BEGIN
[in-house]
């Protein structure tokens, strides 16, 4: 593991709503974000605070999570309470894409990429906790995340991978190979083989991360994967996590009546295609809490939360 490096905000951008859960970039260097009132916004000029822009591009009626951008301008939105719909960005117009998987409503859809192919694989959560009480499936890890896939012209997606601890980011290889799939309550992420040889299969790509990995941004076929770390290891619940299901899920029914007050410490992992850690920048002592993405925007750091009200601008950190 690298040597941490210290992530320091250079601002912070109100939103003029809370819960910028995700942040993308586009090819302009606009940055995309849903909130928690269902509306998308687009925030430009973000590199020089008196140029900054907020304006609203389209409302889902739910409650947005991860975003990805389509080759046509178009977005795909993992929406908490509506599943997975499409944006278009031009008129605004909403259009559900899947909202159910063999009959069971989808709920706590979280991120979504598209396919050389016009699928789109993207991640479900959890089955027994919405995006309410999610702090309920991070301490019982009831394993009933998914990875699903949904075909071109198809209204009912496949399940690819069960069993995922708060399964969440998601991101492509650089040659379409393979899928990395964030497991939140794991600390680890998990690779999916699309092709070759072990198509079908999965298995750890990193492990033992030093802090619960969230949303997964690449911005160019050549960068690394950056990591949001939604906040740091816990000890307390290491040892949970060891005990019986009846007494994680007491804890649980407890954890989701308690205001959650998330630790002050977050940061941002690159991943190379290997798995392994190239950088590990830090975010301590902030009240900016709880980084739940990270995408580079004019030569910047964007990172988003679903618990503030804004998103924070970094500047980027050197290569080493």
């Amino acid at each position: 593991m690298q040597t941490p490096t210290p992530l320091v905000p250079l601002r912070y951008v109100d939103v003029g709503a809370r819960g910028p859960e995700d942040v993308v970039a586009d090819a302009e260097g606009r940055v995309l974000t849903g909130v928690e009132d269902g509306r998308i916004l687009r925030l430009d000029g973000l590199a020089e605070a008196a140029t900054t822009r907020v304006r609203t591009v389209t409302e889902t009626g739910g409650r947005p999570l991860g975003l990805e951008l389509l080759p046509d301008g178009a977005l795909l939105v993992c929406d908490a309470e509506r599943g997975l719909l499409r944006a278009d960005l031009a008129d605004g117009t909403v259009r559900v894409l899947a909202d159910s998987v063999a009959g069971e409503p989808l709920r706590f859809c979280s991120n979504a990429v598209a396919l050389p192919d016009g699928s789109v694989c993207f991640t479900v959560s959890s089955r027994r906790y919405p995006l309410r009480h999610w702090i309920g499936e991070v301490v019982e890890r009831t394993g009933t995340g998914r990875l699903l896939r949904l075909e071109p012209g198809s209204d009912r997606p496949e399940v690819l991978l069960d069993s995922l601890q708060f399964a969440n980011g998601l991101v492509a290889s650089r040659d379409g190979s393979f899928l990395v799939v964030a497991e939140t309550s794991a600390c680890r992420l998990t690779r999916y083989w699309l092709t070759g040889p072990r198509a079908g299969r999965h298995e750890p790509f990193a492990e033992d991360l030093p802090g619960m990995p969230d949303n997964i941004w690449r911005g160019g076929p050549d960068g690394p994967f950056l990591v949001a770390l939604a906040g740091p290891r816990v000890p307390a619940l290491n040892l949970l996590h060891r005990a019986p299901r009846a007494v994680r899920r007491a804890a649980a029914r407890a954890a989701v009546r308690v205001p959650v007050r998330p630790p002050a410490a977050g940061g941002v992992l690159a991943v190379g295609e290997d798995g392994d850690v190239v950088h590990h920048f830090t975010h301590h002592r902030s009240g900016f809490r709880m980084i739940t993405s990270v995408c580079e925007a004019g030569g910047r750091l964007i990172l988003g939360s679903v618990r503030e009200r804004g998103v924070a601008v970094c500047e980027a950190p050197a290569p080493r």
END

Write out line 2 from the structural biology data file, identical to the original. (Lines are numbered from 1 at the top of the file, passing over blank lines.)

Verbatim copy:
């Protein structure tokens, strides 16, 4: 593991709503974000605070999570309470894409990429906790995340991978190979083989991360994967996590009546295609809490939360 490096905000951008859960970039260097009132916004000029822009591009009626951008301008939105719909960005117009998987409503859809192919694989959560009480499936890890896939012209997606601890980011290889799939309550992420040889299969790509990995941004076929770390290891619940299901899920029914007050410490992992850690920048002592993405925007750091009200601008950190 690298040597941490210290992530320091250079601002912070109100939103003029809370819960910028995700942040993308586009090819302009606009940055995309849903909130928690269902509306998308687009925030430009973000590199020089008196140029900054907020304006609203389209409302889902739910409650947005991860975003990805389509080759046509178009977005795909993992929406908490509506599943997975499409944006278009031009008129605004909403259009559900899947909202159910063999009959069971989808709920706590979280991120979504598209396919050389016009699928789109993207991640479900959890089955027994919405995006309410999610702090309920991070301490019982009831394993009933998914990875699903949904075909071109198809209204009912496949399940690819069960069993995922708060399964969440998601991101492509650089040659379409393979899928990395964030497991939140794991600390680890998990690779999916699309092709070759072990198509079908999965298995750890990193492990033992030093802090619960969230949303997964690449911005160019050549960068690394950056990591949001939604906040740091816990000890307390290491040892949970060891005990019986009846007494994680007491804890649980407890954890989701308690205001959650998330630790002050977050940061941002690159991943190379290997798995392994190239950088590990830090975010301590902030009240900016709880980084739940990270995408580079004019030569910047964007990172988003679903618990503030804004998103924070970094500047980027050197290569080493």